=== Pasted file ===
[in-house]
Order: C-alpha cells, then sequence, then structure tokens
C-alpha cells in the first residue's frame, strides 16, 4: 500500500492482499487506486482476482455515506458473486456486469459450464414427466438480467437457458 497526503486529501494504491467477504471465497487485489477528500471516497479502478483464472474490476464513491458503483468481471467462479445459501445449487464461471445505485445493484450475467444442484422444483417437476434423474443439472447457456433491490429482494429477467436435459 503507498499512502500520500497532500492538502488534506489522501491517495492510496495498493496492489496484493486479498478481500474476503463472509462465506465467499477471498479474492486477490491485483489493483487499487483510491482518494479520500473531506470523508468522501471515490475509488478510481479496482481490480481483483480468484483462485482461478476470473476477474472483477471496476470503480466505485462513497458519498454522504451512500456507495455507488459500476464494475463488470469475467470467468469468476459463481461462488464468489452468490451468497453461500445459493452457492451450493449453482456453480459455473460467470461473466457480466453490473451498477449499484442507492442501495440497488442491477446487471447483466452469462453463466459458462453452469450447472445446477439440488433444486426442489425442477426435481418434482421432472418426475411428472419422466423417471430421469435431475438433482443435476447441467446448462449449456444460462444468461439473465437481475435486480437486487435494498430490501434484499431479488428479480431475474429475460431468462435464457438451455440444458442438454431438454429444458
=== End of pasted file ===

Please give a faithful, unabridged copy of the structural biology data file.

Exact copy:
[in-house]
Order: C-alpha cells, then sequence, then structure tokens
C-alpha cells in the first residue's frame, strides 16, 4: 500500500492482499487506486482476482455515506458473486456486469459450464414427466438480467437457458 497526503486529501494504491467477504471465497487485489477528500471516497479502478483464472474490476464513491458503483468481471467462479445459501445449487464461471445505485445493484450475467444442484422444483417437476434423474443439472447457456433491490429482494429477467436435459 503507498499512502500520500497532500492538502488534506489522501491517495492510496495498493496492489496484493486479498478481500474476503463472509462465506465467499477471498479474492486477490491485483489493483487499487483510491482518494479520500473531506470523508468522501471515490475509488478510481479496482481490480481483483480468484483462485482461478476470473476477474472483477471496476470503480466505485462513497458519498454522504451512500456507495455507488459500476464494475463488470469475467470467468469468476459463481461462488464468489452468490451468497453461500445459493452457492451450493449453482456453480459455473460467470461473466457480466453490473451498477449499484442507492442501495440497488442491477446487471447483466452469462453463466459458462453452469450447472445446477439440488433444486426442489425442477426435481418434482421432472418426475411428472419422466423417471430421469435431475438433482443435476447441467446448462449449456444460462444468461439473465437481475435486480437486487435494498430490501434484499431479488428479480431475474429475460431468462435464457438451455440444458442438454431438454429444458